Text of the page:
There is great interest in meat and dairy and the consequences of what we eat for our own health and the state of the planet.  Everyone has a personal view about what they eat and there are a large number of people whose livelihoods depend on producing a particular type of food.  It is unsurprising that discussions of what is the “right” diet can get very intense. 

LEAP – Livestock, Environment and People – is a Wellcome funded project investigating the environmental, human health, economic and social consequences of changing patterns of global consumption of meat and dairy.  The project is based at the University of Oxford and we work with a wide network of formal and informal collaborators around the world.

We seek to understand and analyse the multiple consequences of eating different amounts of meat and dairy foods; to provide an evidence base which will help in the formulation of better policy, and to help individuals make their own dietary choices. 

Beginning in February 2020 we will provide in the web pages below an outline of this evidence base around a series of questions concerning meat and dairy.  We shall indicate where the evidence is ambiguous or not yet clear, and provide links to where further information can be obtained.

As individuals we make decisions about what to eat based not simply on facts but on values, goals and preference. We each have a personal and complex relationship with food and make multiple choices each day about what to consume. As scientists, our aim is to provide evidence and engage in discussions so that people can make an informed decision about how to respond to concerns about health or the environment.

Equally, there is not a simple, linear relationship between evidence and policy; policy creation is complex and involves scientific evidence and economic considerations, as well as value judgements.  When we as natural and social scientists look at the policy implications of evidence that we and other groups have collected, we bring both our background as specialists in this field but also our values as individual citizens.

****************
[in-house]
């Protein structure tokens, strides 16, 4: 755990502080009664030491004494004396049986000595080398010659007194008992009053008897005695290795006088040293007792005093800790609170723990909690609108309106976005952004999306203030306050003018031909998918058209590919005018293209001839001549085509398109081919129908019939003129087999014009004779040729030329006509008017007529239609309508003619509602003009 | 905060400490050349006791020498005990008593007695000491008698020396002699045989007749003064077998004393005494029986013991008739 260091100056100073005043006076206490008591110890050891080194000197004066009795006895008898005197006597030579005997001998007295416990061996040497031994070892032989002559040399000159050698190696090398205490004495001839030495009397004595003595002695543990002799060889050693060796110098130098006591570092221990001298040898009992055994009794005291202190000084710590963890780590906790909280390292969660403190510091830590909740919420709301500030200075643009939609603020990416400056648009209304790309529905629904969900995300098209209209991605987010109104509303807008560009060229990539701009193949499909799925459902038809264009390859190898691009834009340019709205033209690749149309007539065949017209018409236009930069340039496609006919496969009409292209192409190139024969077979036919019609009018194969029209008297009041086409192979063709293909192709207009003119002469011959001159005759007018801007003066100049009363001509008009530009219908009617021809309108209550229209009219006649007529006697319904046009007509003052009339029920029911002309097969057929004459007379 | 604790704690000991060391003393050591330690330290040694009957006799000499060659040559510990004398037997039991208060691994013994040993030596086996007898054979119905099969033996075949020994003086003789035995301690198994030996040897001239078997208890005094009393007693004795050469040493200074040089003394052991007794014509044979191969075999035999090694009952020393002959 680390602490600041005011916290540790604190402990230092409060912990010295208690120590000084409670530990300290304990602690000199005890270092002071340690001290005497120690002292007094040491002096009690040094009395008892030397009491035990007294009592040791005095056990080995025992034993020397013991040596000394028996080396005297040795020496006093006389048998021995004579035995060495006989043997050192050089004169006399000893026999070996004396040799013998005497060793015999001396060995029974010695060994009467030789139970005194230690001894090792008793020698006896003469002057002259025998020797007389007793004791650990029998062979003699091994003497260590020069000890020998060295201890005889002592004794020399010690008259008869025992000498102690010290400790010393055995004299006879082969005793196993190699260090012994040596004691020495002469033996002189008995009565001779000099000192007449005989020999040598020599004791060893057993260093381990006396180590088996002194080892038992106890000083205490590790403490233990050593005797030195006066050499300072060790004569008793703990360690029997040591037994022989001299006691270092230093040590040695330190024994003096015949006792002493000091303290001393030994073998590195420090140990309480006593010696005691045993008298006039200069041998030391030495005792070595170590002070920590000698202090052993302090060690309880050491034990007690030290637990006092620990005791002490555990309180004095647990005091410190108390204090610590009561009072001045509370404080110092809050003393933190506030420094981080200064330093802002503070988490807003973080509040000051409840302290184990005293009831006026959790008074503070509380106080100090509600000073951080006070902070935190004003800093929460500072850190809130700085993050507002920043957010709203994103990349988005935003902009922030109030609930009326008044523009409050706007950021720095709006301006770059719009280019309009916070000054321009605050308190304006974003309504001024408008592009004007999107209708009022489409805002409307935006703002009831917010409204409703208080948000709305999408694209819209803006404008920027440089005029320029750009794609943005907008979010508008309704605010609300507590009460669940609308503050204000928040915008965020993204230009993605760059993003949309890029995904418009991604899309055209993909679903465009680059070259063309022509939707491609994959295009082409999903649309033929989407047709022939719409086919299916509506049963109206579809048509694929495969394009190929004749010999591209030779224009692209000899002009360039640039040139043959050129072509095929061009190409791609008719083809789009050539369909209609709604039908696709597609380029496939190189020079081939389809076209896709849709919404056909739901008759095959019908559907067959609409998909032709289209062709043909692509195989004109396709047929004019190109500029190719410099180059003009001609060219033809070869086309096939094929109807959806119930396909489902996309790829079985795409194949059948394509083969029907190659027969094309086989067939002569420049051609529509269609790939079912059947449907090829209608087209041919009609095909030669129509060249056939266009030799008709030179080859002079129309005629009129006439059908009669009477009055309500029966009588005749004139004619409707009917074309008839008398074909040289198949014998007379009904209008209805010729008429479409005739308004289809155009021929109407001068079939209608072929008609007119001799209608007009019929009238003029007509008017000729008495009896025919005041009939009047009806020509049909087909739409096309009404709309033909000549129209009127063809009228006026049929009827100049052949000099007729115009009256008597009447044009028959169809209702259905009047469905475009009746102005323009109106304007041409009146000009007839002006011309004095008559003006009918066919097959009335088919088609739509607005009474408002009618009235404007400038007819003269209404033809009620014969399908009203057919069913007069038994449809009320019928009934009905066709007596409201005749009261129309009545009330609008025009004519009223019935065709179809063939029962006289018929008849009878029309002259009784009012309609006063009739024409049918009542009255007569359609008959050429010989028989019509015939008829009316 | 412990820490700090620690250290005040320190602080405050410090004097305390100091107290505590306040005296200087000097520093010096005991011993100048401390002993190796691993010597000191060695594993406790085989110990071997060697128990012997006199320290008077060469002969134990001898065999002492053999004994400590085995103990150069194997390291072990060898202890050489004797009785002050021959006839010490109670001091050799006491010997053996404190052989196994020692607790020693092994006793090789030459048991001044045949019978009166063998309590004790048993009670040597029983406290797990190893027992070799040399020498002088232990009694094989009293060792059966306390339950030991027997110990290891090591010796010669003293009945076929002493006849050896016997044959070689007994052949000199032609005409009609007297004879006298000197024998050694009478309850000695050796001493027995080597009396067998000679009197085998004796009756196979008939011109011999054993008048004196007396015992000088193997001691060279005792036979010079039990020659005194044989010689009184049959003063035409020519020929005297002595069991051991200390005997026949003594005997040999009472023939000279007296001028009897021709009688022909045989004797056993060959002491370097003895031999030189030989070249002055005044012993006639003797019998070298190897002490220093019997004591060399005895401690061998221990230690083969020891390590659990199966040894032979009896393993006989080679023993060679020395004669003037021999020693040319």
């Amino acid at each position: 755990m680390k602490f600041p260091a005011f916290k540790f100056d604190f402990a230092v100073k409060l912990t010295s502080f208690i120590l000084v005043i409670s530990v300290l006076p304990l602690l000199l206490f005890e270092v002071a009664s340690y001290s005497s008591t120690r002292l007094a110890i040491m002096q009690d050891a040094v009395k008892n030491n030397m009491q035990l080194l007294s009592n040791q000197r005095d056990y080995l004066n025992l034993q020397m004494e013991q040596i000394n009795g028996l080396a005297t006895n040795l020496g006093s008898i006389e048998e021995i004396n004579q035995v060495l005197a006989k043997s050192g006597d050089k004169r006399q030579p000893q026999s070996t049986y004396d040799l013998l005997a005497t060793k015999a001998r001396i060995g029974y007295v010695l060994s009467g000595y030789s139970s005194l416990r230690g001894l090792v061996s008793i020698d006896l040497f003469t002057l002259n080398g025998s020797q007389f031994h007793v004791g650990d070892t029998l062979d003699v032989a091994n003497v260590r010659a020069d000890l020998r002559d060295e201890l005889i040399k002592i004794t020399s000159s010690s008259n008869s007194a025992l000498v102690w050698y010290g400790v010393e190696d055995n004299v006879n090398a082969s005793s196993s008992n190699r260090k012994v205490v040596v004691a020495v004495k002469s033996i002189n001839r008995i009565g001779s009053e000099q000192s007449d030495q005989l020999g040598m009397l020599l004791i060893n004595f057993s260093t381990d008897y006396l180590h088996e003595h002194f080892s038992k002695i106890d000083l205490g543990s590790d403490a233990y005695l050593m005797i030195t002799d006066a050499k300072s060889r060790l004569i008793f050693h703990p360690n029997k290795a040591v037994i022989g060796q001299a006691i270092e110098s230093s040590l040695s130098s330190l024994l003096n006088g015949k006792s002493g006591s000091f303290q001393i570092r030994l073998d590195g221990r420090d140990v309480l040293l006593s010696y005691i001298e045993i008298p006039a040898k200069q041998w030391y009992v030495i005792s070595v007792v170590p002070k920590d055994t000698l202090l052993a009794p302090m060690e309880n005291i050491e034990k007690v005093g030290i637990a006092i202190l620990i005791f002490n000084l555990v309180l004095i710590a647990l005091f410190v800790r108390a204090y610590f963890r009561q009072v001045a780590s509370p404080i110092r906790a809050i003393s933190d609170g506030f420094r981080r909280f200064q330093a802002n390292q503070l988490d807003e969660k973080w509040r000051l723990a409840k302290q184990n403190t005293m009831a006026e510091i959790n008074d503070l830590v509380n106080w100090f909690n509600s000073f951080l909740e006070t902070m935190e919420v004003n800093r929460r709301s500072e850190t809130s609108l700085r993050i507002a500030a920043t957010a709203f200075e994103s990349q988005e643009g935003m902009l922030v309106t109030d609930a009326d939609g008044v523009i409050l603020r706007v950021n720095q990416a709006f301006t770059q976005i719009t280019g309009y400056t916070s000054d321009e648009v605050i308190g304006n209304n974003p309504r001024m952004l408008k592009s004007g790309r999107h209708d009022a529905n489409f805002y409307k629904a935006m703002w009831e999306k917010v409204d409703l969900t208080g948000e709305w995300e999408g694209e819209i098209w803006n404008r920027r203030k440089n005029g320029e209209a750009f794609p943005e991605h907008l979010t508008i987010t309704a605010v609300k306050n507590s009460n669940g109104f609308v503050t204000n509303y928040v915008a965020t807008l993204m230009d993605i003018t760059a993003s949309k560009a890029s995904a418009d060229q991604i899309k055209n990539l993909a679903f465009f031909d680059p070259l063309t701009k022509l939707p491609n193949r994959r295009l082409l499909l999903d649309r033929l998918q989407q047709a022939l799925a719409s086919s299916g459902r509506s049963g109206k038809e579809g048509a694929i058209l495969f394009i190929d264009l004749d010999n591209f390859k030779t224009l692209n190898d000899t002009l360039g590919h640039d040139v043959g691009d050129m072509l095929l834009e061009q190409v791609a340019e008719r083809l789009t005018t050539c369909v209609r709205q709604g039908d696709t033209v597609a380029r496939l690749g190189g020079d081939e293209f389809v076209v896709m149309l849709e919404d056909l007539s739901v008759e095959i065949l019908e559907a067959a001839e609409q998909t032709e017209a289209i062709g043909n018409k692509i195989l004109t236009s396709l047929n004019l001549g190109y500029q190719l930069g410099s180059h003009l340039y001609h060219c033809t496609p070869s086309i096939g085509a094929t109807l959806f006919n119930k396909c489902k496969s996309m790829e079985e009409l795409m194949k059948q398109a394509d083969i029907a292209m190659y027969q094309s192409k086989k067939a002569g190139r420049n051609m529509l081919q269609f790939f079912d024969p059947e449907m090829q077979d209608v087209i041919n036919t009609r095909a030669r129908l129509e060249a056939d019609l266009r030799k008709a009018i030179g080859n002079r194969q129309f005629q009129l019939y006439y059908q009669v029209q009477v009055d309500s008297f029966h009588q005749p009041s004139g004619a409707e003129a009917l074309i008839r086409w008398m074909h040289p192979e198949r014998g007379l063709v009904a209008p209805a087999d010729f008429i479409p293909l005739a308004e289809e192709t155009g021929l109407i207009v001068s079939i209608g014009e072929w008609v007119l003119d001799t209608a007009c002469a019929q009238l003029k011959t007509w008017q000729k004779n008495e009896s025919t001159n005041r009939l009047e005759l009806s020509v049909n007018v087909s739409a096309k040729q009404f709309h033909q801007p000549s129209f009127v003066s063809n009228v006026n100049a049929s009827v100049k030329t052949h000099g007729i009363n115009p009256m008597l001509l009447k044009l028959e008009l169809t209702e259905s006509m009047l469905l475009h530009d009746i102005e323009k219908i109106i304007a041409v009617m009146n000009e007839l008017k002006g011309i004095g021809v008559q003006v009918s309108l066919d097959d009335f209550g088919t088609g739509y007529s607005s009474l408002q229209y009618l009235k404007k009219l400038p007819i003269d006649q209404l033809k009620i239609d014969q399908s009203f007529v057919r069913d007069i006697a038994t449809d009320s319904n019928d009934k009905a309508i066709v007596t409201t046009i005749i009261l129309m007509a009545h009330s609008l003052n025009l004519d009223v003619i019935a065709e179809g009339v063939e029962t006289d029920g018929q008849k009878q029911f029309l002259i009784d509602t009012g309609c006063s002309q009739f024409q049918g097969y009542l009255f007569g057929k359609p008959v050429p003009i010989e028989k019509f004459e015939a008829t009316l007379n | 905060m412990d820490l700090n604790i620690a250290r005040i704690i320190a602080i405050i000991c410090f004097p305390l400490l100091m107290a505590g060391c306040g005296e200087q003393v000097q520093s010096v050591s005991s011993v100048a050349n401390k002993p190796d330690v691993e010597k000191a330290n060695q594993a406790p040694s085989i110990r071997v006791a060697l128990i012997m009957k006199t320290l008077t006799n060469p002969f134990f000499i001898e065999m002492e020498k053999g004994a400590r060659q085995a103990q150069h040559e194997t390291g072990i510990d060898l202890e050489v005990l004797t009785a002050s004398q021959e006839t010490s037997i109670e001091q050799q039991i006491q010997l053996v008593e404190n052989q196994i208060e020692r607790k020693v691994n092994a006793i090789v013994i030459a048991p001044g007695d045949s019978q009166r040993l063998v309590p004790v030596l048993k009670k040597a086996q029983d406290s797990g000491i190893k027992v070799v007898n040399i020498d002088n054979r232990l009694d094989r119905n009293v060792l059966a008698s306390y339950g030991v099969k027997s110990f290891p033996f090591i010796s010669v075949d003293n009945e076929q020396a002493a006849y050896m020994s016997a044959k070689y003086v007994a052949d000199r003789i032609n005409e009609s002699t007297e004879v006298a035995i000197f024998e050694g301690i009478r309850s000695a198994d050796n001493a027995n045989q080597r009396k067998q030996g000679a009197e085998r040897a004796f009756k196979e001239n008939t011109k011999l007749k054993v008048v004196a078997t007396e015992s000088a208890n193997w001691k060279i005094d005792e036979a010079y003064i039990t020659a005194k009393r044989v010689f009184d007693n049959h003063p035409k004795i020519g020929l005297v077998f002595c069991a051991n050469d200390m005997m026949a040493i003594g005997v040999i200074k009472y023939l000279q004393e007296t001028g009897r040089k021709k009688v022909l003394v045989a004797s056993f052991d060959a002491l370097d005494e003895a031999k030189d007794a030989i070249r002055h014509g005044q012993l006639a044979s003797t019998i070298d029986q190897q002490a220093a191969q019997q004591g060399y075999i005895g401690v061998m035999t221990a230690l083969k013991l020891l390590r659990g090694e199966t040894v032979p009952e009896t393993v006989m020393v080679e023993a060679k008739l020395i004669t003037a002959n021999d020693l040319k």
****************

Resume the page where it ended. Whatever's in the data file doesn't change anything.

We try to be clear when we are attempting to be dispassionate curators of the evidence base and when we are being informed advocates of particular policies.

On the pages below, we shall also state what we in LEAP think are the main policy implications of our (and others’) work for these different questions.  Often within the project we debate the specifics of different policy options.

To give a concrete example, all of us believe that the evidence strongly indicates the need for consumers in high-income countries to eat less meat, in particular ruminant meat.  Yet different members of the consortium think differently about the best way to achieve this, whether it’s by advocating and personally adopting “flexitarian”, vegetarian or vegan diets. 

Some of our work models the consequences of these different approaches but deciding which is the most appropriate response for an individual, organisation, or country involves considering a very broad array of scientific, social, and political factors.

We hope these pages will help in clarifying the evidence, while leaving individuals to make their own decisions about how they respond, whether as individuals, businesses or policymakers.